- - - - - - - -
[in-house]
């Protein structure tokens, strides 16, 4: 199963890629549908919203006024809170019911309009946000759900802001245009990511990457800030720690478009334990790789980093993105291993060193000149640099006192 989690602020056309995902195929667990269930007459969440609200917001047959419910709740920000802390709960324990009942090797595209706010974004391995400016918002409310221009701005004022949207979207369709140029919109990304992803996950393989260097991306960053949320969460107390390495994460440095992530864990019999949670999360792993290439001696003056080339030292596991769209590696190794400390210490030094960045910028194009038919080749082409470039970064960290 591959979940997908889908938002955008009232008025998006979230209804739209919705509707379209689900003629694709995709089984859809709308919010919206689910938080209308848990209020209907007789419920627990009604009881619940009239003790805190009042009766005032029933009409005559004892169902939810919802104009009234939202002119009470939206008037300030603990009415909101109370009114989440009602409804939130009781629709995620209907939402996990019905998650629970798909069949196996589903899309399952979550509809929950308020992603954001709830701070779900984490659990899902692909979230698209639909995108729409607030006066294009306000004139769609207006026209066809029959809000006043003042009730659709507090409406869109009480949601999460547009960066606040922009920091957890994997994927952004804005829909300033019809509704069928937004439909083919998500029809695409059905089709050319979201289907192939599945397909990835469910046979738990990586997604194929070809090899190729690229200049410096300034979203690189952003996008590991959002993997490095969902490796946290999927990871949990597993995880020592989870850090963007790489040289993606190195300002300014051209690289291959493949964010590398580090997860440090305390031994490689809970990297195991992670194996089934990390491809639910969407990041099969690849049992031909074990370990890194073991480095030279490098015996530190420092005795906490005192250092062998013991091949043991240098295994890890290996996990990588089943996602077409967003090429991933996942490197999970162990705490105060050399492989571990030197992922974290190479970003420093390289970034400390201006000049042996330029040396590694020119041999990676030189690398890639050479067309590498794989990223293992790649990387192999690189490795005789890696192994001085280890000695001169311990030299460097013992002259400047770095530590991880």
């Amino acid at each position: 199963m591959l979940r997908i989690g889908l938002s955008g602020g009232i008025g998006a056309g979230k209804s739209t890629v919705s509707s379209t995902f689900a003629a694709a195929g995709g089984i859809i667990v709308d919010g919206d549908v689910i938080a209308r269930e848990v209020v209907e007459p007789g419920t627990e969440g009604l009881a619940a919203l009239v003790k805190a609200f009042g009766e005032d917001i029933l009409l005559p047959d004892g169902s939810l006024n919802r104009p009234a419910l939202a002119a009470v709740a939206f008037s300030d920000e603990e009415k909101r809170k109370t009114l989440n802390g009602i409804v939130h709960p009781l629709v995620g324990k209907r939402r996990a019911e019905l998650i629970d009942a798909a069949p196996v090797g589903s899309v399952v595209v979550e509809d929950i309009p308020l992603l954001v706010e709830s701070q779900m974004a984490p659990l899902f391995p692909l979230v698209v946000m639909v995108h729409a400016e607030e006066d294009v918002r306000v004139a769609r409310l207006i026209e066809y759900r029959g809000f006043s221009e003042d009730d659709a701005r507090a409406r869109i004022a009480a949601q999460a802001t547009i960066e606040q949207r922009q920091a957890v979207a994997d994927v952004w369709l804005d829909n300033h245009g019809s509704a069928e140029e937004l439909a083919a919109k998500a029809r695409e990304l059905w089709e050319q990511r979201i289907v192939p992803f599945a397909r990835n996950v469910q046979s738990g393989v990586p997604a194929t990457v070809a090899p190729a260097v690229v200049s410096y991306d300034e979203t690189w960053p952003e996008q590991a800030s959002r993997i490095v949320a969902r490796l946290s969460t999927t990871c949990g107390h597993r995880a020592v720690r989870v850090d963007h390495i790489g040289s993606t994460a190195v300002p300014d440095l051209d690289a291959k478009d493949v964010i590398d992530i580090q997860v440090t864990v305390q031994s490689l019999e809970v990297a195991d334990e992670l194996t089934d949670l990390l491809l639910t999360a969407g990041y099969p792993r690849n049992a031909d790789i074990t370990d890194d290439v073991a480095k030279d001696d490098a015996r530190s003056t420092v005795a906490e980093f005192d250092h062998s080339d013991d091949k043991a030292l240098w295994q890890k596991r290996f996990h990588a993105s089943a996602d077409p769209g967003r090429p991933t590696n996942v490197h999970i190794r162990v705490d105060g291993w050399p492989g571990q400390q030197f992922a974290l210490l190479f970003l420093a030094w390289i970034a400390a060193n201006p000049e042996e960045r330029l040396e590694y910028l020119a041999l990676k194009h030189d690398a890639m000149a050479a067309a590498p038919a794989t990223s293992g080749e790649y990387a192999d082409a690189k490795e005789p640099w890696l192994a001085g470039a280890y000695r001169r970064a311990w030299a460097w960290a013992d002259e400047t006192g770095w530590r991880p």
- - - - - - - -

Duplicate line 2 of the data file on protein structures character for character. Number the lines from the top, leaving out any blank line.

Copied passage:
């Protein structure tokens, strides 16, 4: 199963890629549908919203006024809170019911309009946000759900802001245009990511990457800030720690478009334990790789980093993105291993060193000149640099006192 989690602020056309995902195929667990269930007459969440609200917001047959419910709740920000802390709960324990009942090797595209706010974004391995400016918002409310221009701005004022949207979207369709140029919109990304992803996950393989260097991306960053949320969460107390390495994460440095992530864990019999949670999360792993290439001696003056080339030292596991769209590696190794400390210490030094960045910028194009038919080749082409470039970064960290 591959979940997908889908938002955008009232008025998006979230209804739209919705509707379209689900003629694709995709089984859809709308919010919206689910938080209308848990209020209907007789419920627990009604009881619940009239003790805190009042009766005032029933009409005559004892169902939810919802104009009234939202002119009470939206008037300030603990009415909101109370009114989440009602409804939130009781629709995620209907939402996990019905998650629970798909069949196996589903899309399952979550509809929950308020992603954001709830701070779900984490659990899902692909979230698209639909995108729409607030006066294009306000004139769609207006026209066809029959809000006043003042009730659709507090409406869109009480949601999460547009960066606040922009920091957890994997994927952004804005829909300033019809509704069928937004439909083919998500029809695409059905089709050319979201289907192939599945397909990835469910046979738990990586997604194929070809090899190729690229200049410096300034979203690189952003996008590991959002993997490095969902490796946290999927990871949990597993995880020592989870850090963007790489040289993606190195300002300014051209690289291959493949964010590398580090997860440090305390031994490689809970990297195991992670194996089934990390491809639910969407990041099969690849049992031909074990370990890194073991480095030279490098015996530190420092005795906490005192250092062998013991091949043991240098295994890890290996996990990588089943996602077409967003090429991933996942490197999970162990705490105060050399492989571990030197992922974290190479970003420093390289970034400390201006000049042996330029040396590694020119041999990676030189690398890639050479067309590498794989990223293992790649990387192999690189490795005789890696192994001085280890000695001169311990030299460097013992002259400047770095530590991880």